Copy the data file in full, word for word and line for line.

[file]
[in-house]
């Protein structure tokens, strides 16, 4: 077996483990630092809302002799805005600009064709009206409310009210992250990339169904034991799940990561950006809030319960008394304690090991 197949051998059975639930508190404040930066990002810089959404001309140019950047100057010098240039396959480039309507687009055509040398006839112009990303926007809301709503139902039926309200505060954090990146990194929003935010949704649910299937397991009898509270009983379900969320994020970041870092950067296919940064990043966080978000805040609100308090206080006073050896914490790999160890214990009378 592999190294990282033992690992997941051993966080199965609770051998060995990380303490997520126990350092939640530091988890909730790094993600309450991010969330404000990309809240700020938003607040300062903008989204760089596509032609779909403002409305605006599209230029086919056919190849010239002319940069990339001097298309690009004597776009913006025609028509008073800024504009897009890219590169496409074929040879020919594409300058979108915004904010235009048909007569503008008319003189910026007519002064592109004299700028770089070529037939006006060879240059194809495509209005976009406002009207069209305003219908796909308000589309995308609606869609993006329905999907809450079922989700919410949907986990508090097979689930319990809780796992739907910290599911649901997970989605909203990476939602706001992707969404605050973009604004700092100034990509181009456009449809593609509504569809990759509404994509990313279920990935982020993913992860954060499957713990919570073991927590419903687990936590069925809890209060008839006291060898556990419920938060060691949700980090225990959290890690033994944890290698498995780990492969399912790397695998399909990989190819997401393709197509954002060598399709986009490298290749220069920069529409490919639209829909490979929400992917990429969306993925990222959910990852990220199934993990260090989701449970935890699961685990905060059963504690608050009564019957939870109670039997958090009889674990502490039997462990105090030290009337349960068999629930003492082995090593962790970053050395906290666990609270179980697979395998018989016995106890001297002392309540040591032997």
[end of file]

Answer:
[in-house]
């Protein structure tokens, strides 16, 4: 077996483990630092809302002799805005600009064709009206409310009210992250990339169904034991799940990561950006809030319960008394304690090991 197949051998059975639930508190404040930066990002810089959404001309140019950047100057010098240039396959480039309507687009055509040398006839112009990303926007809301709503139902039926309200505060954090990146990194929003935010949704649910299937397991009898509270009983379900969320994020970041870092950067296919940064990043966080978000805040609100308090206080006073050896914490790999160890214990009378 592999190294990282033992690992997941051993966080199965609770051998060995990380303490997520126990350092939640530091988890909730790094993600309450991010969330404000990309809240700020938003607040300062903008989204760089596509032609779909403002409305605006599209230029086919056919190849010239002319940069990339001097298309690009004597776009913006025609028509008073800024504009897009890219590169496409074929040879020919594409300058979108915004904010235009048909007569503008008319003189910026007519002064592109004299700028770089070529037939006006060879240059194809495509209005976009406002009207069209305003219908796909308000589309995308609606869609993006329905999907809450079922989700919410949907986990508090097979689930319990809780796992739907910290599911649901997970989605909203990476939602706001992707969404605050973009604004700092100034990509181009456009449809593609509504569809990759509404994509990313279920990935982020993913992860954060499957713990919570073991927590419903687990936590069925809890209060008839006291060898556990419920938060060691949700980090225990959290890690033994944890290698498995780990492969399912790397695998399909990989190819997401393709197509954002060598399709986009490298290749220069920069529409490919639209829909490979929400992917990429969306993925990222959910990852990220199934993990260090989701449970935890699961685990905060059963504690608050009564019957939870109670039997958090009889674990502490039997462990105090030290009337349960068999629930003492082995090593962790970053050395906290666990609270179980697979395998018989016995106890001297002392309540040591032997």